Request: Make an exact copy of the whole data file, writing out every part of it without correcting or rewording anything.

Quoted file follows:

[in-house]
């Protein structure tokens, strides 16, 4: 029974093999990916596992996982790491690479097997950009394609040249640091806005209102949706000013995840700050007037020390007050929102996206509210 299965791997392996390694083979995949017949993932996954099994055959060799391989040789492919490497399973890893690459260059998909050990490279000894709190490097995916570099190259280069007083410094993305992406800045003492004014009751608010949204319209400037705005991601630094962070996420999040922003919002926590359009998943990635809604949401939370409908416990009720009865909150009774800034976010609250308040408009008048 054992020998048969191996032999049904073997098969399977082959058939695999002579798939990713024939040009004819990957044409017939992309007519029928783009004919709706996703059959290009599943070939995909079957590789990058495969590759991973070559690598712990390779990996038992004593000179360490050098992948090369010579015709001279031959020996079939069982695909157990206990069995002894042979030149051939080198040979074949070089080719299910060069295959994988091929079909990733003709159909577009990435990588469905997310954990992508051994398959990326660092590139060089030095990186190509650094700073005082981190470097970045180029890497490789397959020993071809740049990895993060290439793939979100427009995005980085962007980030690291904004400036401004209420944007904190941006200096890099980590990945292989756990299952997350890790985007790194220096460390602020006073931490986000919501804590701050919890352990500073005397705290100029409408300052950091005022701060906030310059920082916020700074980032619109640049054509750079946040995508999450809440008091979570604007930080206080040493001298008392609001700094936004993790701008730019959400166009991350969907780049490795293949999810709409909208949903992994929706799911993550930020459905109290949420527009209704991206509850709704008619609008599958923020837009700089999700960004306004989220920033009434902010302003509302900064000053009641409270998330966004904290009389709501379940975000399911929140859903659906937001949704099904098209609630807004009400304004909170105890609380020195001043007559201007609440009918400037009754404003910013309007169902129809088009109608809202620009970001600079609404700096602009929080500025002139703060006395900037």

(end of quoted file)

[in-house]
């Protein structure tokens, strides 16, 4: 029974093999990916596992996982790491690479097997950009394609040249640091806005209102949706000013995840700050007037020390007050929102996206509210 299965791997392996390694083979995949017949993932996954099994055959060799391989040789492919490497399973890893690459260059998909050990490279000894709190490097995916570099190259280069007083410094993305992406800045003492004014009751608010949204319209400037705005991601630094962070996420999040922003919002926590359009998943990635809604949401939370409908416990009720009865909150009774800034976010609250308040408009008048 054992020998048969191996032999049904073997098969399977082959058939695999002579798939990713024939040009004819990957044409017939992309007519029928783009004919709706996703059959290009599943070939995909079957590789990058495969590759991973070559690598712990390779990996038992004593000179360490050098992948090369010579015709001279031959020996079939069982695909157990206990069995002894042979030149051939080198040979074949070089080719299910060069295959994988091929079909990733003709159909577009990435990588469905997310954990992508051994398959990326660092590139060089030095990186190509650094700073005082981190470097970045180029890497490789397959020993071809740049990895993060290439793939979100427009995005980085962007980030690291904004400036401004209420944007904190941006200096890099980590990945292989756990299952997350890790985007790194220096460390602020006073931490986000919501804590701050919890352990500073005397705290100029409408300052950091005022701060906030310059920082916020700074980032619109640049054509750079946040995508999450809440008091979570604007930080206080040493001298008392609001700094936004993790701008730019959400166009991350969907780049490795293949999810709409909208949903992994929706799911993550930020459905109290949420527009209704991206509850709704008619609008599958923020837009700089999700960004306004989220920033009434902010302003509302900064000053009641409270998330966004904290009389709501379940975000399911929140859903659906937001949704099904098209609630807004009400304004909170105890609380020195001043007559201007609440009918400037009754404003910013309007169902129809088009109608809202620009970001600079609404700096602009929080500025002139703060006395900037």